My father squatted down and looked in my eyes. “Maccabe, that’s a nice gesture, but Josh’s father said he couldn’t have the snow globe, and it’s not right to interfere. You can’t buy this and give it to him.”
I frowned and thought about it. “Well, I’ll hold on to it, and I’ll give it to him for Hanukkah. Dr. Segal can’t think I’m interfering then, right? We always give presents on Hanukkah.”
My father relented, and whether Josh’s father got mad or not, I couldn’t say, because I only had eyes for Josh when, months later, he opened my gift and beamed more brightly than the menorah. I decided right then and there that if snow globes put that kind of smile on Josh’s face, I’d make sure he had plenty of them.
“We can do something else,” I said, coming back to the present. “I know you’re not crazy about video games.”
“I don’t mind them,” he said as he flopped down on the bed. “Besides, you like them, and there’s nothing else to do.”
“Sure there is.” I looked around his room. There was a chess set sitting on his dresser and a shelf running around the perimeter of the room holding all sorts of intricate Lego creations. “We could play chess.”
“You don’t know how to play chess,” he reminded me.
“True, but you can teach me.”
Josh snorted. “The last however many times we tried that you zoned out within two minutes. I can’t even get you to focus on checkers.”
“Yeah,” I sighed. “Sorry, I try to pay attention, but I don’t really get the fascination. Well, we can build one of your Lego things.”
Little red circles formed on the apples of his cheeks, and he sat up and blinked quickly. “Oh, I don’t really, um…” he said, pausing midsentence, presumably remembering that I’d been in his room a couple of times a month since forever, so telling me he wasn’t into Legos anymore wouldn’t fly. It wasn’t like I didn’t know some of the buildings on the shelves were new. “You don’t want to build Legos. That’s for kids.”
“Are you joking?” I waved my hand around his room, pointing to the incredible buildings and animals he had laid out on his shelves. “You think a kid could build a replica of the Statue of Liberty? I’m older than you, and there’s no way I could do it. Come on, bring out your Legos, and show me how you make this stuff. I’ll be like your sidekick or helper or whatever.”
“Okay, okay.” Josh laughed. “It’s not like I can pass up the chance to have Maccabe Fried as my sidekick—especially since you’re so much older than me.”
“Three weeks counts as older, Freckles, deal with it.”
He flipped me off, climbed down from the bed, and folded the bedspread up, then bent down and started pulling out bins full of Legos. I froze. Josh was a really skinny guy, almost as tall as me but all bones. His baggy clothes always drowned his frame, but in his current position—on all fours, knees spread, shoulders lowered to the ground—his pants hugged his ass, and I was surprised to see that it was nicely filled out, like a round apple.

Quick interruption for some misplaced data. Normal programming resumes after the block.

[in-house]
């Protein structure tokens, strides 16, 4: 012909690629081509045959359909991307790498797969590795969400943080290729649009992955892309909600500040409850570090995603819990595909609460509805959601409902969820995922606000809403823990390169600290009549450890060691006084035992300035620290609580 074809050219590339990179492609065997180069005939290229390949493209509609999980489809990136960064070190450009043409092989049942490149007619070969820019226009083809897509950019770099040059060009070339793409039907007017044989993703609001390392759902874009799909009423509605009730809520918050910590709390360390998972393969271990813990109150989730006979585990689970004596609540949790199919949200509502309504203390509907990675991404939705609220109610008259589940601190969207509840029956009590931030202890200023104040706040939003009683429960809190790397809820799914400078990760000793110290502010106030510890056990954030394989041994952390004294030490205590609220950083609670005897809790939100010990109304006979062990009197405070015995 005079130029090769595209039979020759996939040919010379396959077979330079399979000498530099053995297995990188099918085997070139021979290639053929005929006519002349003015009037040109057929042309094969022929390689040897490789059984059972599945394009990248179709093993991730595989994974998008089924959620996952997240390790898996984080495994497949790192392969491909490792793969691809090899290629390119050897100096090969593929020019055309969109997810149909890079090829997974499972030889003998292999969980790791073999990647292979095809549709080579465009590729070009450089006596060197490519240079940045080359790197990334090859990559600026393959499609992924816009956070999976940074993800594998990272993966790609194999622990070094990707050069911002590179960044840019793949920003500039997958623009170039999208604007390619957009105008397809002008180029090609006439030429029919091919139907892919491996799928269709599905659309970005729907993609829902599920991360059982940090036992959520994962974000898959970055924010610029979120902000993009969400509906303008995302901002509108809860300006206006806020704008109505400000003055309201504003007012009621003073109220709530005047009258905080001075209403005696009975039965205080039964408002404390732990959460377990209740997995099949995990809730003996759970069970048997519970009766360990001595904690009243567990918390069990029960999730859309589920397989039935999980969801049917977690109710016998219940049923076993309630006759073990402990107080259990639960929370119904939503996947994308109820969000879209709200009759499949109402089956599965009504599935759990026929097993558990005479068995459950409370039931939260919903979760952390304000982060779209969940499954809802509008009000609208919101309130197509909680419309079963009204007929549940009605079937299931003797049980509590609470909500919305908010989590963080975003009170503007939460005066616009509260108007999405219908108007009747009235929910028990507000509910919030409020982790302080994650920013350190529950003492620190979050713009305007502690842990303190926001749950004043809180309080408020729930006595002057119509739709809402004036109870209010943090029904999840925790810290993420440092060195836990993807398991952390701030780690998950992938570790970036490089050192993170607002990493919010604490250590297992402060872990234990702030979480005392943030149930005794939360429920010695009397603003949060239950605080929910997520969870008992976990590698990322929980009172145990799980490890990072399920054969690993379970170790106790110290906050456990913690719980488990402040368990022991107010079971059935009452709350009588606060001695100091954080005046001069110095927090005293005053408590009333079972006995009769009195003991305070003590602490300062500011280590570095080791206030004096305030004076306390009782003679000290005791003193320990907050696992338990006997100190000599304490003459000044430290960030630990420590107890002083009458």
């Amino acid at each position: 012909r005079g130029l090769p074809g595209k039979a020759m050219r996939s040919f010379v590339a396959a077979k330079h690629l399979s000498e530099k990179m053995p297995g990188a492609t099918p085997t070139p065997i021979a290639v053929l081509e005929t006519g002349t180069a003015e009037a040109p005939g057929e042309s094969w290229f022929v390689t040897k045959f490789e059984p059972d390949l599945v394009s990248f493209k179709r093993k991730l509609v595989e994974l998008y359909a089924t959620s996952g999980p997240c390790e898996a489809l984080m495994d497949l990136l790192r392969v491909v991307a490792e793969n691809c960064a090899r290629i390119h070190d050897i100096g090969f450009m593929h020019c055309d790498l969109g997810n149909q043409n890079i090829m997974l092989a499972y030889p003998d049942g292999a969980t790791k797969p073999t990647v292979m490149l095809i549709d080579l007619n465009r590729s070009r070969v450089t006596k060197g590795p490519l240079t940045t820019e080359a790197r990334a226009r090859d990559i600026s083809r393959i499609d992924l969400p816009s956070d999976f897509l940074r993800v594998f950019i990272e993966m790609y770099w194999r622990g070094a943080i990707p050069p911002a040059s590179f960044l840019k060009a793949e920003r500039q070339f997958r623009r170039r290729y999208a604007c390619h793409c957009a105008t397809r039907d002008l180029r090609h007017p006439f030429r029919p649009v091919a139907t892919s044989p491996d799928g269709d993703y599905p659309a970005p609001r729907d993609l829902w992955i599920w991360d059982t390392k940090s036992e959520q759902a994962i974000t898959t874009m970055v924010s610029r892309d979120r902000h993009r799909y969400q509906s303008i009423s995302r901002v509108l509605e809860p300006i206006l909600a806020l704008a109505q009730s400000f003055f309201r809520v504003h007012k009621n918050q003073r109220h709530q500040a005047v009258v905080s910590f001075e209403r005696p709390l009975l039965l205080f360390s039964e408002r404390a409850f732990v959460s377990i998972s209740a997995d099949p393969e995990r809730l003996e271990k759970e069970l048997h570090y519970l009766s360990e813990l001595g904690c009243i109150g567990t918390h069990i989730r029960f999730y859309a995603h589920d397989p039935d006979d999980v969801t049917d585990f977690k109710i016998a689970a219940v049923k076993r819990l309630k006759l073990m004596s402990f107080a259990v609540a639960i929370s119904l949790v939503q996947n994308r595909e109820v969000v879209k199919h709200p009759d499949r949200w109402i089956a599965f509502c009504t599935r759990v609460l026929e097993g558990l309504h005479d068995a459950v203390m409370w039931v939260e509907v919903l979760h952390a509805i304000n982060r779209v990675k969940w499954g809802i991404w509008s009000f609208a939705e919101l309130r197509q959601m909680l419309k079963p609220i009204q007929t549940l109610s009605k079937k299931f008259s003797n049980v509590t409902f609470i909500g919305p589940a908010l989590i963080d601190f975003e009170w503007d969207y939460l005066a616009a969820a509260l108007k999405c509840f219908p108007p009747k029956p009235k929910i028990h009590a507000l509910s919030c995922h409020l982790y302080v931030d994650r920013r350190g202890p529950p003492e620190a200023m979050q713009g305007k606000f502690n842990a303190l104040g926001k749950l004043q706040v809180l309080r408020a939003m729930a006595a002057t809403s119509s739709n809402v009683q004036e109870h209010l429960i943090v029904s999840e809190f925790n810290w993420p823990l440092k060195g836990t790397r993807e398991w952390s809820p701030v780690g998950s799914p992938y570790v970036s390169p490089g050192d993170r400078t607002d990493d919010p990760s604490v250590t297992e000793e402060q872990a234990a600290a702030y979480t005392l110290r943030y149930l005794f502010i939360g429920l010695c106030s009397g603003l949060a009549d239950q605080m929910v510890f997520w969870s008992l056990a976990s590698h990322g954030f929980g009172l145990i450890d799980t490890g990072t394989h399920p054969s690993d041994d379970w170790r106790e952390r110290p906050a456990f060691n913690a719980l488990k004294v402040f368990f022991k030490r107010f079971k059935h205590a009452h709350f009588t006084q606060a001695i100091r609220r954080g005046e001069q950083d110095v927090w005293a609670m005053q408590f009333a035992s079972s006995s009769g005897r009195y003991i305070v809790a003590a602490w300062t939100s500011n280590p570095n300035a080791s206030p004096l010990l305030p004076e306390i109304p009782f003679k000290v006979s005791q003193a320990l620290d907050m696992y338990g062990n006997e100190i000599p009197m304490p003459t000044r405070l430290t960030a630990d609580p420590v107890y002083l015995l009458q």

I shook my head to clear the weird thought and adjusted myself, feeling suddenly uncomfortable in my jock. My mind was distracted from my friend’s backside when I saw something slip out from between his mattress and box spring and flutter to the floor. I squatted down and picked it up.
We had gone to the San Juan Islands with the Segals for the Fourth of July the previous summer. Our parents snapped a bunch of pictures, but I had never seen that one. I was standing in front of the ocean, turned to the side, with the surf lapping at my toes. My wetsuit was stripped off my chest, hanging down, and I was holding onto my surfboard with one hand while the other was pressed against my forehead, blocking the sun from my eyes. Though it couldn’t have been more than five months old, the edges of the picture were soft and curled, like it’d been handled frequently.
Why would Josh have a picture of me stuffed under his mattress? Why would Josh be handling a picture of me that he had stuffed under his mattress? My eyes darted over to Josh, who was pulling out what had to be the last bin. He didn’t know I’d seen the picture, and I wanted to keep it that way, so I quickly shoved it back beneath the mattress and picked up one of the containers.
“I’ll just move these so we have more room,” I said, not sure if the sentence made any sense.
Of course, at that point, the sentence would have to get in line with all the other things that suddenly made no sense. Like my picture under Josh’s mattress. And the erection I sprang when I noticed his ass. I clenched my eyes shut and groaned. Dear God, had I actually checked out Josh’s ass?